Internal documents show what RCMP considered 'lessons learned' from Freedom Convoy
Convoy was example of 'new form of mass protest' that can raise large sums of money
After policing the Freedom Convoy, the RCMP came away with lessons learned, newly released documents show — including the need to better prepare for the potential targeting of emergency phone lines.
Briefing notes obtained by The Canadian Press under access-to-information laws also point to security pressures to protect leaders in Ottawa and detail the challenges that arose from the fact the protests had no clear leadership.
The force compiled the documents before six top RCMP officials, including Commissioner Brenda Lucki, were interviewed by lawyers with the Public Order Emergency Commission last September.
In early 2022, Lucki was among the officials Prime Minister Justin Trudeau and members of his cabinet looked to as they grappled with how to respond to protests staged near Parliament Hill in Ottawa and at several U.S. border crossings.
To clear the protesters, who were demonstrating against Trudeau's government and COVID-19 public health measures, Ottawa ultimately invoked the federal Emergencies Act — a move that Justice Paul Rouleau ruled was justified in a final report released a month ago.
- PM's national security adviser suggested Emergencies Act's definition of a security threat should change
The hundreds of hours of testimony and thousands of pages of documents presented over six weeks of public hearings last fall culminated in 56 recommendations, 27 of which were directed at improving police operations.
But long before the Rouleau report's release, the RCMP had prepped its own list of "preliminary lessons learned," two of the briefing documents show.
The Mounties acknowledged that "setting the tone early with protesters" was important and was "complicated by the lack of clear leadership."
'We can't rely on our past experience'
Another lesson learned was the need to prevent vehicles or other encampments from becoming "entrenched" in a public space, according to the document.
Other suggested improvements to future operations included "anticipating swatting of emergency call lines," providing officers with hearing protection and planning for an uptick in security demands for members of Parliament and cabinet ministers.
University of Ottawa criminology professor Michael Kempa suggests that the lessons learned show the RCMP realizes that it cannot use its approach to policing past protests as a blueprint for future ones.
"They're saying, 'We can't rely on our past experience."'
Kempa said the convoy was an example of a "new form of mass protest," which can be organized through social media and can raise tons of money, but that doesn't have clear leadership among different protest groups.
The RCMP did not respond to a request for comment.
The document prepared for its officials came complete with a timeline and description of the tasks the RCMP performed during the weeks-long protest in Ottawa, which included providing security escorts for cabinet ministers, party leaders and judges.
It says the force's protective division saw a sharp uptick in the number of threats and "inappropriate comments" made against officials under its protection, the majority of which were directed at Trudeau.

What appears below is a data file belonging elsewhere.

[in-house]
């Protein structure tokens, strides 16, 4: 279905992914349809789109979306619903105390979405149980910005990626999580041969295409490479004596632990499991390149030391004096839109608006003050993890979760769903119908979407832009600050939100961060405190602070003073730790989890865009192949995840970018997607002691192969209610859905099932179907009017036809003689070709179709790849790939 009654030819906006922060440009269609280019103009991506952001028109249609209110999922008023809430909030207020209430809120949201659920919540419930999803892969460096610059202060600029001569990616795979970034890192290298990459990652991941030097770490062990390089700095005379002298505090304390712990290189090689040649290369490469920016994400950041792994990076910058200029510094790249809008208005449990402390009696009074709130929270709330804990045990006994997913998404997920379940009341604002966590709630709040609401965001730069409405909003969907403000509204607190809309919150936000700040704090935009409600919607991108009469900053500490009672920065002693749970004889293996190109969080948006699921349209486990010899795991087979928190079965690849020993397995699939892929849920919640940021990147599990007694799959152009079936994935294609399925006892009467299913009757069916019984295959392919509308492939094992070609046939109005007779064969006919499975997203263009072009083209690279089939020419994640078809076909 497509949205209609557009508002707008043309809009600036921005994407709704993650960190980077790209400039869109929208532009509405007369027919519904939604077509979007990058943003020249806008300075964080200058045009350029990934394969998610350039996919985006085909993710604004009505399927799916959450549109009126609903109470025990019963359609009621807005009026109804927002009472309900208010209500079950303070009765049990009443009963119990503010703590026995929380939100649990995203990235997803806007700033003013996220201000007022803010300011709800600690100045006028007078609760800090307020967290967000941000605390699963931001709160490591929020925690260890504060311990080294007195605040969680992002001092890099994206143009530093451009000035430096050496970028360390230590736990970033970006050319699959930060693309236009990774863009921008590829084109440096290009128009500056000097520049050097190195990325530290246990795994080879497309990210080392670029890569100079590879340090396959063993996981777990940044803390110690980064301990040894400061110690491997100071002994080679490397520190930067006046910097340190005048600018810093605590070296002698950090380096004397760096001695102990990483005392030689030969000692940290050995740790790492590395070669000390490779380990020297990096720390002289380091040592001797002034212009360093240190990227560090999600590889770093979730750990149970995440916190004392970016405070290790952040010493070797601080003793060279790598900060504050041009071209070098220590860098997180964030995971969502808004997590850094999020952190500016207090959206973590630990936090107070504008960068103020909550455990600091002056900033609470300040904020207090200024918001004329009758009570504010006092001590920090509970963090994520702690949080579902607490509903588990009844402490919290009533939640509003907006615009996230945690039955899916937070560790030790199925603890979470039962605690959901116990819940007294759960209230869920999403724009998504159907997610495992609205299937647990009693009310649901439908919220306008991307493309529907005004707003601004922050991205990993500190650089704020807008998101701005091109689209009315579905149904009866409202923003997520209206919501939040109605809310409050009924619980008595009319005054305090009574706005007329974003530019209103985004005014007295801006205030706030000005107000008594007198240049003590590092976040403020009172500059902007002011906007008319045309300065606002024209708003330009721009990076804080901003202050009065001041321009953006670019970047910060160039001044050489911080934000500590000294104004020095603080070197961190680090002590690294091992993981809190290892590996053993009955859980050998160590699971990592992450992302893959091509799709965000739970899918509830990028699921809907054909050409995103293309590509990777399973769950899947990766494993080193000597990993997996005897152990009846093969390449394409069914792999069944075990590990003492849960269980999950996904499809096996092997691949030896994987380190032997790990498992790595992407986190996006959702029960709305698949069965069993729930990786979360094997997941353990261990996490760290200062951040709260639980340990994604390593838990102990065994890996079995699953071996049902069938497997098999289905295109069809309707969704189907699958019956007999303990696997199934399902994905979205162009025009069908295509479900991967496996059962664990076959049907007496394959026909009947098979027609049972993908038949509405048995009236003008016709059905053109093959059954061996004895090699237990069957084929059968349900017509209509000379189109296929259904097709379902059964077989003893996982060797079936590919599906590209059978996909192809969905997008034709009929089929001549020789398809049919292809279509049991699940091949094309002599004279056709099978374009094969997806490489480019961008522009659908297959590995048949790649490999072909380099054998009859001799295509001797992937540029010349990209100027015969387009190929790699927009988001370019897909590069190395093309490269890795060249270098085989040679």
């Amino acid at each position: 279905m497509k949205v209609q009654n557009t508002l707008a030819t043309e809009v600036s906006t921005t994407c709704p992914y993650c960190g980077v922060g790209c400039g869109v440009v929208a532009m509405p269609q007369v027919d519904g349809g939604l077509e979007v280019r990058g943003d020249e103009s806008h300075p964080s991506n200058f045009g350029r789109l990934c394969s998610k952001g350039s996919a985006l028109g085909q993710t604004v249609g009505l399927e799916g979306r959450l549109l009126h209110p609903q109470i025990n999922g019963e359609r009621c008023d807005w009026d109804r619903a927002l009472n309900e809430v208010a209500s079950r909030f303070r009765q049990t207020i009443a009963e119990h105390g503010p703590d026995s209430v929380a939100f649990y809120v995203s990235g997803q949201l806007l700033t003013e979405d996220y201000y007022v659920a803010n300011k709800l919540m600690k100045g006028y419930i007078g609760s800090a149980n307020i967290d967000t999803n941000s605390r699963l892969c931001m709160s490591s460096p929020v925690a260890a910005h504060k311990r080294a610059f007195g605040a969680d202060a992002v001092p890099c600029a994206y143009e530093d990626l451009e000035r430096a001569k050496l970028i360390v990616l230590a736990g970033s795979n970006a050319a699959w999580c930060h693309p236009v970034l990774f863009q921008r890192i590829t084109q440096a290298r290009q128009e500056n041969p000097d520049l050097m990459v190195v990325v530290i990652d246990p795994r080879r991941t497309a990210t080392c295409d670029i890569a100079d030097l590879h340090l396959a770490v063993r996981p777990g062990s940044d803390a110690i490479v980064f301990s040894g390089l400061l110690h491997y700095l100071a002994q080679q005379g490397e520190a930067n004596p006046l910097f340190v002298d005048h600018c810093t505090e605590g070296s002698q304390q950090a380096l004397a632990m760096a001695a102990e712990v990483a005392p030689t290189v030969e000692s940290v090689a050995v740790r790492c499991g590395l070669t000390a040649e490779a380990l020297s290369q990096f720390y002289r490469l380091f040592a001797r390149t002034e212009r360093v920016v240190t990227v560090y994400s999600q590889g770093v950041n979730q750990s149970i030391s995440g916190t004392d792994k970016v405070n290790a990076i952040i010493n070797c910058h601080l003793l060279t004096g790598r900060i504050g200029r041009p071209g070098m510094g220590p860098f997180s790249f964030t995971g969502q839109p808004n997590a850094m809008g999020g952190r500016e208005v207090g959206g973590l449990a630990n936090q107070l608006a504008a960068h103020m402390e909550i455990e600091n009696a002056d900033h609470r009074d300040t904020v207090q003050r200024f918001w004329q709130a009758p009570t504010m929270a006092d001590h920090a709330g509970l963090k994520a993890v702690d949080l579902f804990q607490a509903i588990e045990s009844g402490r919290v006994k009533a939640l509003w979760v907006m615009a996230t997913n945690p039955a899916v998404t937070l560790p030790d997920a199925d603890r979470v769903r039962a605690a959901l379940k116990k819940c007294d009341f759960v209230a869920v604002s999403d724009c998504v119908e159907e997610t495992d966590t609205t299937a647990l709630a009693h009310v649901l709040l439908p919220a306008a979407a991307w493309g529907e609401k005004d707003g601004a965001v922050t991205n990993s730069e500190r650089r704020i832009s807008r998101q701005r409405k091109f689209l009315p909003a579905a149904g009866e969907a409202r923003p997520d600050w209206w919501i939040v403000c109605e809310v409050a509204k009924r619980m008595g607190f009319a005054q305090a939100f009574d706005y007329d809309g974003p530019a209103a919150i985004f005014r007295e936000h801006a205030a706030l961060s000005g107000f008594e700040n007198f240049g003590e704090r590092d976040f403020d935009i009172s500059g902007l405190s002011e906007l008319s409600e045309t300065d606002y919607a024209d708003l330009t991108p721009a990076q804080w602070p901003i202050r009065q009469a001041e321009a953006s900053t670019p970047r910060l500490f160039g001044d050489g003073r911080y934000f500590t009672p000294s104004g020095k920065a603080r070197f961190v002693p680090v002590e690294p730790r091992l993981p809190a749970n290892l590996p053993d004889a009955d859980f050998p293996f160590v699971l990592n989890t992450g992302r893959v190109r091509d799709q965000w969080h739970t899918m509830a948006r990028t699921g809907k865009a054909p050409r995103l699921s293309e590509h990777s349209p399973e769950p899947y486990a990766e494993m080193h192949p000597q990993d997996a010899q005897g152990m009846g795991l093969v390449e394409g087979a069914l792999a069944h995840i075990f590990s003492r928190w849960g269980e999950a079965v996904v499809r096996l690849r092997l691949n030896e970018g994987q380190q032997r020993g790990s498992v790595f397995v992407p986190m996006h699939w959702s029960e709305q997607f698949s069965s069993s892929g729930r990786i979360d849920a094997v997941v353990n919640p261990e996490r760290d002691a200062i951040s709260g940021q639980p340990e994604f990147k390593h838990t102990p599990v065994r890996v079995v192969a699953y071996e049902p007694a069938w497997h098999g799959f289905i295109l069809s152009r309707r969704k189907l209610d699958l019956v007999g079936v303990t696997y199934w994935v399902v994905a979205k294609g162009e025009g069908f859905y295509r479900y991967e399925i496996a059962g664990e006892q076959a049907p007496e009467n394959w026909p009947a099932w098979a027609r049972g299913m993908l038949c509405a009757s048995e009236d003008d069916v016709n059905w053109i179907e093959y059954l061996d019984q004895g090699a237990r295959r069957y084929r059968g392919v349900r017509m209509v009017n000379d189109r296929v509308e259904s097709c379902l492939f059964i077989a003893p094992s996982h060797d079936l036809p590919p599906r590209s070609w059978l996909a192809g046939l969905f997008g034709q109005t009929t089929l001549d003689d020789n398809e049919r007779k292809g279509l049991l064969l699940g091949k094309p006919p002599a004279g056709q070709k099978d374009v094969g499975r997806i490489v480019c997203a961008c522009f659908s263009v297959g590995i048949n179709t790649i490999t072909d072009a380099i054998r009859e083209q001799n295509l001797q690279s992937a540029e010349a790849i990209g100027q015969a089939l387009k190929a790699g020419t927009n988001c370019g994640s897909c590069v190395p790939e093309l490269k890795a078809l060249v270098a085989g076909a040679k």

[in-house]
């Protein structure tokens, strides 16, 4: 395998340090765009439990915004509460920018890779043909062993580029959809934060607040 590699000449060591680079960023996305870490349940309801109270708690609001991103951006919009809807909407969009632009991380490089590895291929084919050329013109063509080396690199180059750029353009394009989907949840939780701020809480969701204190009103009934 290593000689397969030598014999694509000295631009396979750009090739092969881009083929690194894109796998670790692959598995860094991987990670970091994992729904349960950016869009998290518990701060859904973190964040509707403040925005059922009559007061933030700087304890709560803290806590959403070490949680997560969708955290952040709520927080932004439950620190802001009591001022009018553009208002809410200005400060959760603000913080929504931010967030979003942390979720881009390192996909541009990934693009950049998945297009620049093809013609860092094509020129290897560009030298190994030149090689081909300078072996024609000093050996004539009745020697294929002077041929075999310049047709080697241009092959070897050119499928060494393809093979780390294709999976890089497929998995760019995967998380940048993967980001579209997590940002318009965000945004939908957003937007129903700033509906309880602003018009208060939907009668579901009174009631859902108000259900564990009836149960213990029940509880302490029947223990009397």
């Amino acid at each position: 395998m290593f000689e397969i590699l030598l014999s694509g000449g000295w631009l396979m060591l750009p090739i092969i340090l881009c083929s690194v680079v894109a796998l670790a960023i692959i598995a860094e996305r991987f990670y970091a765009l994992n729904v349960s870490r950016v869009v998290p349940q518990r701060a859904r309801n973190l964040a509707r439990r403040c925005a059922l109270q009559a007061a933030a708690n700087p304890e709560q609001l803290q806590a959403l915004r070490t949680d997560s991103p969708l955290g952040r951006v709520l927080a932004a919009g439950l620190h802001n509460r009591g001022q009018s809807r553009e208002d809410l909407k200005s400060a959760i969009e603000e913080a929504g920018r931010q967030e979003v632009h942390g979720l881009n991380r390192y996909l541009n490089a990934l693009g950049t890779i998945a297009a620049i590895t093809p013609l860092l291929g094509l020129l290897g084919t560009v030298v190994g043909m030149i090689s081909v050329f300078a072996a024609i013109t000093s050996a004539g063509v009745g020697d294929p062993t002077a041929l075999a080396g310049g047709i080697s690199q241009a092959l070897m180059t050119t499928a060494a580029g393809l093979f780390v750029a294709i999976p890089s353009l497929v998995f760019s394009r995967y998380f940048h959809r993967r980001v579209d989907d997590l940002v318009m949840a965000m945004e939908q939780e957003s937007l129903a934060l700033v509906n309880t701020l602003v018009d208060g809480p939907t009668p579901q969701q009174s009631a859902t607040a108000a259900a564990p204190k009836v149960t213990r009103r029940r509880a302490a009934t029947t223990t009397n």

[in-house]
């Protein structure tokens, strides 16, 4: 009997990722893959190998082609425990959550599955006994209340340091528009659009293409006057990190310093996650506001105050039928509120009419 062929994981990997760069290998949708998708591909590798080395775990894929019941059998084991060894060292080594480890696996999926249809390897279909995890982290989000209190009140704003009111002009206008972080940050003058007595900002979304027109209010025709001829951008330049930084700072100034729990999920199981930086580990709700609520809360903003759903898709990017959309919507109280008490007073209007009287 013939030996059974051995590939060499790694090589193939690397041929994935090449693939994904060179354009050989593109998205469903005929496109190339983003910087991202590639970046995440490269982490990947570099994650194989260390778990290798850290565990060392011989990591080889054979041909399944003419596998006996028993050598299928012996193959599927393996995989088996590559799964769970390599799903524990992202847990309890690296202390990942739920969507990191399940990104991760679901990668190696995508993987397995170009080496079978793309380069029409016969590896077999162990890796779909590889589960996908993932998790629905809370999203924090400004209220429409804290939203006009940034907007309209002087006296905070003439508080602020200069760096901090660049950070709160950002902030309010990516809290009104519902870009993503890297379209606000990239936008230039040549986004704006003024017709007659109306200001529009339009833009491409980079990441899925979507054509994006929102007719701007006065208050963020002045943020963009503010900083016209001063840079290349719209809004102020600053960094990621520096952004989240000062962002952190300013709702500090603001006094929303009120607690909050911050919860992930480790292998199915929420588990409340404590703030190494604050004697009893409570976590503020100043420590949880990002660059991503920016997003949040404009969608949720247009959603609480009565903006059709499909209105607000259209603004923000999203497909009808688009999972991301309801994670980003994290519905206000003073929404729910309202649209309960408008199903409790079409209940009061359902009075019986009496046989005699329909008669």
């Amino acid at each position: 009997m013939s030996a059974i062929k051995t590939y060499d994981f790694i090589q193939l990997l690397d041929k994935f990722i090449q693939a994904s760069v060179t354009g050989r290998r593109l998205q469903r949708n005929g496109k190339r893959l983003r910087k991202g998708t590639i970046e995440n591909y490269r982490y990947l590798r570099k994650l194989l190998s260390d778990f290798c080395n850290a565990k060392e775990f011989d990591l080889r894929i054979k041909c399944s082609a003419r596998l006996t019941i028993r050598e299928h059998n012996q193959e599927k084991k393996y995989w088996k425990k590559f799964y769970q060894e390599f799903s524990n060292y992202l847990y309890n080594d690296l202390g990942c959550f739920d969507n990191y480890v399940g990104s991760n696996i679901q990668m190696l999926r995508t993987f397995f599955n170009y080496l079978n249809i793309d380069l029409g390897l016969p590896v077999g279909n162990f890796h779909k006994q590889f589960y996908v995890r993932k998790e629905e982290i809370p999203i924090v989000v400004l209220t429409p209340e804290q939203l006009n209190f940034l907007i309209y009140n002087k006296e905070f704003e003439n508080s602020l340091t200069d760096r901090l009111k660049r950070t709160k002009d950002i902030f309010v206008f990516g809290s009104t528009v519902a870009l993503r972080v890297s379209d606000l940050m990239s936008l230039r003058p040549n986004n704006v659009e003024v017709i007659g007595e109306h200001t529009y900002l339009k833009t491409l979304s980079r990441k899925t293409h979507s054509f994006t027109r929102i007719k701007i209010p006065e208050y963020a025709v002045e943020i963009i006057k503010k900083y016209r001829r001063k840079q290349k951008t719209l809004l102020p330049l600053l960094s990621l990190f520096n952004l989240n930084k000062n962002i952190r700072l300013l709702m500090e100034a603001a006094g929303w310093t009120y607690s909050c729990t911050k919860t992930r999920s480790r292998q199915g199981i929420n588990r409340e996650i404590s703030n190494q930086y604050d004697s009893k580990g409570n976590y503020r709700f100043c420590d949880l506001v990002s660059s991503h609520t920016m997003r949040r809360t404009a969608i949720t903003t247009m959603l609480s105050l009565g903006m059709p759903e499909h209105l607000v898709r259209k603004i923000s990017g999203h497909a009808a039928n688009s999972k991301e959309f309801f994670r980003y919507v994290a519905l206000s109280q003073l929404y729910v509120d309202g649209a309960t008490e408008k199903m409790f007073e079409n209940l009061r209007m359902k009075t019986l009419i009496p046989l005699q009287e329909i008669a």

The briefing note says the RCMP opened 168 "adverse files" from Jan. 21 to the end of Feb. 28 in 2022, compared to 44 during the same period in 2021.
During last fall's inquiry, Lucki's performance came under heavy scrutiny when it was revealed that she did not share information with cabinet that a plan was in place to clear protesters from Ottawa.
While testifying, Lucki acknowledged, "I guess in hindsight, yeah, that might have been something significant."
The inquiry also learned that in the hours before the decision was made, Lucki had sent a note to a senior official that suggested she felt not "all available tools" had been explored.
In a "hot issues note" dated two days after her time on the stand — also obtained by The Canadian Press under access laws — the RCMP was more direct about its need for the emergency powers, due to Ottawa's "unique challenges."
"While law enforcement partners including the RCMP eventually devised a viable plan to dismantle the convoy in Ottawa, the timeliness of these actions would not have been possible without the proclamation of a public order emergency under the Emergencies Act," the note reads.
It adds: "The [Emergencies Act] gave law enforcement the tools to get the job done quickly and safely."
RCMP seeking 'effective deterrents,' stiffer penalties
Kempa said that while Lucki's testimony was "somewhat confusing" as to whether she felt the powers were needed, the force seemed more "unambiguous" internally in suggesting they were not only helpful but necessary.
- Trudeau 'serene' about invoking Emergencies Act, says police plan to clear protest 'wasn't a plan at all'
The briefing documents show that before the inquiry began, the RCMP also compiled a set of "outcomes" it wanted the commission to consider.
One was the introduction of a "new National Police Act" that it hoped would provide "clear" authorities for peace officers and "clarify thresholds" between different levels of police when it comes to national crises.
The RCMP also wanted Rouleau to consider "effective deterrents and increased penalties with the Criminal Code of Canada and applicable legislation to prevent individuals from organizing, participating or conducting unlawful protest activity."
Asked if the government was considering any legislative changes following Rouleau's report and the convoy protests, a spokeswoman for Justice Minister David Lametti's office did not offer a direct answer.
"We are reviewing the report carefully, and as [Prime Minister Justin Trudeau] committed to, will issue a comprehensive, public response to the commissioner's recommendations within the next year," Diana Ebadi said in an email.